I break a silence of some duration to inform you that I hope on Monday to receive payment for your glorious account of “Ktaadn and the Maine Woods,” which I bought of you at a Jew’s bargain, and sold to the “Union Magazine.” I am to get $75 for it, and, as I don’t choose to exploiter you at such a rate, I shall insist on inclosing you $25 more in this letter, which will still leave me $25 to pay various charges and labors I have incurred in selling your articles and getting paid for them,—the latter by far the more difficult portion of the business. You must write to the magazines in order to let the public know who and what you are. Ten years hence will do for publishing books.
(The Correspondence of Henry David Thoreau, 231-232)
31 October 1848. Salem, Mass.

The Salem Register, Salem Observer, and Salem Tri-Weekly Gazette note “Henry S. Thoreau, of Concord, N.H.” in a list of lecturers to be included in the program of the Salem Lyceum. The advertisements continue through the middle of November (Studies in the American Renaissance, 1995, 158).

16 November 1848. Concord, Mass.

Henry Wadsworth Longfellow writes in his journal:

  Went to Concord to dine with [Ralph Waldo] Emerson, and met his philosophers, [A. Bronson] Alcott, Thoreau, and [William Ellery] Channing (The Life of Henry Wadsworth Longfellow, 2:128).
17 November 1848.

Thoreau writes to Horace Greeley. Greeley replies 19 November (The Correspondence of Henry David Thoreau, 232).

New York, N.Y. The New-York Daily Tribune publishes excerpts from The Maine Woods:


Under the title of “Ktaadn and the Maine Woods,” Mr. Henry D. Thoreau, of Concord, Mass. has been publishing a series of sketches in the Union Magazine, which are quite superior to any descriptions of wild-woods life that we have see for several years. There is all the freshness and odor of the pine-forests about them, and the language flows with as clear and sparkling a stream as the mountain rapids down which the author was whirled in his canoe. The region he traversed is almost entirely unvisited, except by trappers and lumbermen, and his narrative will be new to many of our readers. We have therefore made a number of extracts, characteristic of the life, scenery and soul of the wilderness. He commences as follows: . . .


18 November 1848. New York, N.Y.

New York, N.Y. The New-York Daily Tribune publishes further excerpts from The Maine Woods, continuing its series of excerpts from the previous day.

19 November 1848. New York, N.Y.

Horace Greeley writes to Thoreau:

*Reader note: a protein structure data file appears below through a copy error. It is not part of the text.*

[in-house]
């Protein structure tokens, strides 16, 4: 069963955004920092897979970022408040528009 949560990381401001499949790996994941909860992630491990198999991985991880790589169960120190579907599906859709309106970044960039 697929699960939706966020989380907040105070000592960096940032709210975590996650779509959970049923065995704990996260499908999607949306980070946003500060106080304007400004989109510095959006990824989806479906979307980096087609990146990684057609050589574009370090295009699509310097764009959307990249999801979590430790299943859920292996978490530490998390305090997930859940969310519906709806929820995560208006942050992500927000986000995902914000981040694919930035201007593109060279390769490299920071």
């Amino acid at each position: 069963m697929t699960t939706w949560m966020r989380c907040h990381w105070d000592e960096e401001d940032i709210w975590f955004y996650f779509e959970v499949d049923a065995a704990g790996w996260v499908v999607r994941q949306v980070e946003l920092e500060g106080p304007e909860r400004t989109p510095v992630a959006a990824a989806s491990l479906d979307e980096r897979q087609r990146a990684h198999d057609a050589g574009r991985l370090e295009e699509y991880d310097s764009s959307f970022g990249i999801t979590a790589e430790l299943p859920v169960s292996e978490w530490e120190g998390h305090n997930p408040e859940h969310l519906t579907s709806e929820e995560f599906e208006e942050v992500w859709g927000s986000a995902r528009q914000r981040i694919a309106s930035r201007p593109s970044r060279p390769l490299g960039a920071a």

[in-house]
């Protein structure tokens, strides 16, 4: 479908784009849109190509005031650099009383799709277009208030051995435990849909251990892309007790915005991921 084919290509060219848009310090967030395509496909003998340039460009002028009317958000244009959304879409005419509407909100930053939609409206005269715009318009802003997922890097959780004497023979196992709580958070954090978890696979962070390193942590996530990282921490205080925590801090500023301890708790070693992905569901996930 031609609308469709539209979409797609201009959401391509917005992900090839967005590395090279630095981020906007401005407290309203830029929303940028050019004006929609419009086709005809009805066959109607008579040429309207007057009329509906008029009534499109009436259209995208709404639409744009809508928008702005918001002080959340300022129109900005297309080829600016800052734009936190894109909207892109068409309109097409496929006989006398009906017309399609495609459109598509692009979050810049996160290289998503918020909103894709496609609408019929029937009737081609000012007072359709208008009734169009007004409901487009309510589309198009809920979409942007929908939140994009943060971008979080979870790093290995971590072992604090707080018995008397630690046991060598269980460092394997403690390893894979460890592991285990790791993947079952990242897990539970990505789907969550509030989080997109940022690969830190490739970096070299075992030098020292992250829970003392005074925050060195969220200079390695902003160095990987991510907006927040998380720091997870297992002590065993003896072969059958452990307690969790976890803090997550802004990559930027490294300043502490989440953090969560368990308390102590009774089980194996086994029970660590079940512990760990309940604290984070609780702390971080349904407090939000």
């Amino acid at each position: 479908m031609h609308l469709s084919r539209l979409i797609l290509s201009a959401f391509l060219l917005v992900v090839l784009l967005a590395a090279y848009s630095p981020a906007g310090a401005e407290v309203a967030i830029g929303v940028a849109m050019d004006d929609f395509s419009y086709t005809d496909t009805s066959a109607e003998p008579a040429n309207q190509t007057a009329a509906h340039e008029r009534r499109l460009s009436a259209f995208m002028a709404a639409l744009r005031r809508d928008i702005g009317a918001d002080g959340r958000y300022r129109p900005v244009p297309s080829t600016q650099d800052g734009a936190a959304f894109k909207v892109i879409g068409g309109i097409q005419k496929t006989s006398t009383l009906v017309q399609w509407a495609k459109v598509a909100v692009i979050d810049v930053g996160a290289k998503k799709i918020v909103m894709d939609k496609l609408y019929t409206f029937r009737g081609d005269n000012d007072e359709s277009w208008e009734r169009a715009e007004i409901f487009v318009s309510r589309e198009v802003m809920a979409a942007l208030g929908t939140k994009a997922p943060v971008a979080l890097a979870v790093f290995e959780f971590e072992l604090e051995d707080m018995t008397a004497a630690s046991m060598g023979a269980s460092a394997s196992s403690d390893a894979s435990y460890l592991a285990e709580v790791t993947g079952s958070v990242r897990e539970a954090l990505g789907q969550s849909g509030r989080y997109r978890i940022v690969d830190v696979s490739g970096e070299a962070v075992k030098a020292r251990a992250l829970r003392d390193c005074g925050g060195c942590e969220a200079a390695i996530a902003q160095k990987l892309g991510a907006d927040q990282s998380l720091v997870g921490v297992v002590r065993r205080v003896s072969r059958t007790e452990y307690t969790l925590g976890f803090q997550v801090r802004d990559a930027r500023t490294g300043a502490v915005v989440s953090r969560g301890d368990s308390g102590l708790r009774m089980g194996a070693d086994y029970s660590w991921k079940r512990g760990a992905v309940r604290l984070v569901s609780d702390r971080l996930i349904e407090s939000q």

Friend Thoreau,

  Yours of the 17th received. Say we are even on money counts, and let the matter drop. I have tried to serve you, and have been fully paid for my own disbursements and trouble in the business. So we will move on.

  I think you will do well to send me some passages from one or both of your new works, to dispose of to the magazines This will be the best kind of advertisement whether for a publisher or for readers. You may write with an angel’s pen, yet your writings have no mercantile, money value till you are known and talked of as an author. Mr. Emerson would have been twice as much known and read if he had written for the magazines a little, just to let common people know of his existence. I believe a chapter from one of your books printed in Graham or The Union will add many to the readers of the volume when issued. Here is the reason why British books sell so much better among us than American—because they are thoroughly advertised through the British Reviews, Magazines and journals which circulate or are copied among us.—However, do as you please. If you choose to send me one of your MSS. I will get it publisher, but I cannot promise you any considerable recompense; and, indeed, if Monroe will do it, that will be better. Your writings are in advance of the general mind here—Boston is nearer their standard.

  I never saw the verses you speak of. Won’t you send them again? I have been buried up in politics for the last six weeks.

  Kind regards to Emerson. It is doubtful about my seeing you this season.

Horace Greeley

“Thoreau’s ‘new works’ were his Week and Walden. Munroe did finally take the first and publish it at the author’s expense in 1849. Its complete failure postponed the publication of Walden until 1854. Then Thoreau, taking Greeley’s advice, permitted him to publish excerpts in the Tribune to arouse interest in the book.”

(The Correspondence of Henry David Thoreau, 232-233)

20 November 1848. Boston, Mass.

Nathaniel Hawthorne writes to Thoreau:

My dear Thoreau,

  I did not sooner write you, because there were pre-engagements for the two or three first lectures, so that I could not arrange matters to have you come during the present month. But, as it happens, the expected lectures have failed us; and we now depend on you to come this very next Wednesday. I shall announce you in the paper of tomorrow, so you must come. I regret that I could not give you longer notice.

  We shall expect you on Wednesday, at No 14 Mall, Street.

Yours truly,
Nath Hawthorne.

If it is utterly impossible for you come, pray write me a line so that I may get it Wednesday morning. But, by all means, come.

This Secretaryship is an intolerable bore. I have travelled thirty miles, this wet day for no other business.

(The Correspondence of Henry David Thoreau, 233)
21 November 1848. Boston, Mass.

Nathaniel Hawthorne writes to Henry Wadsworth Longfellow:

  I will gladly come on Thursday. Thoreau is to be at my house, and I shall take the liberty to bring him with me, unless he has scruples about intruding on you. You would find him well worth knowing: he is a man of thought and originality; with a certain iron-poker-ishness, and uncompromising stiffness in his mental character, which is interesting, though it grows wearisome on close and frequent acquaintance.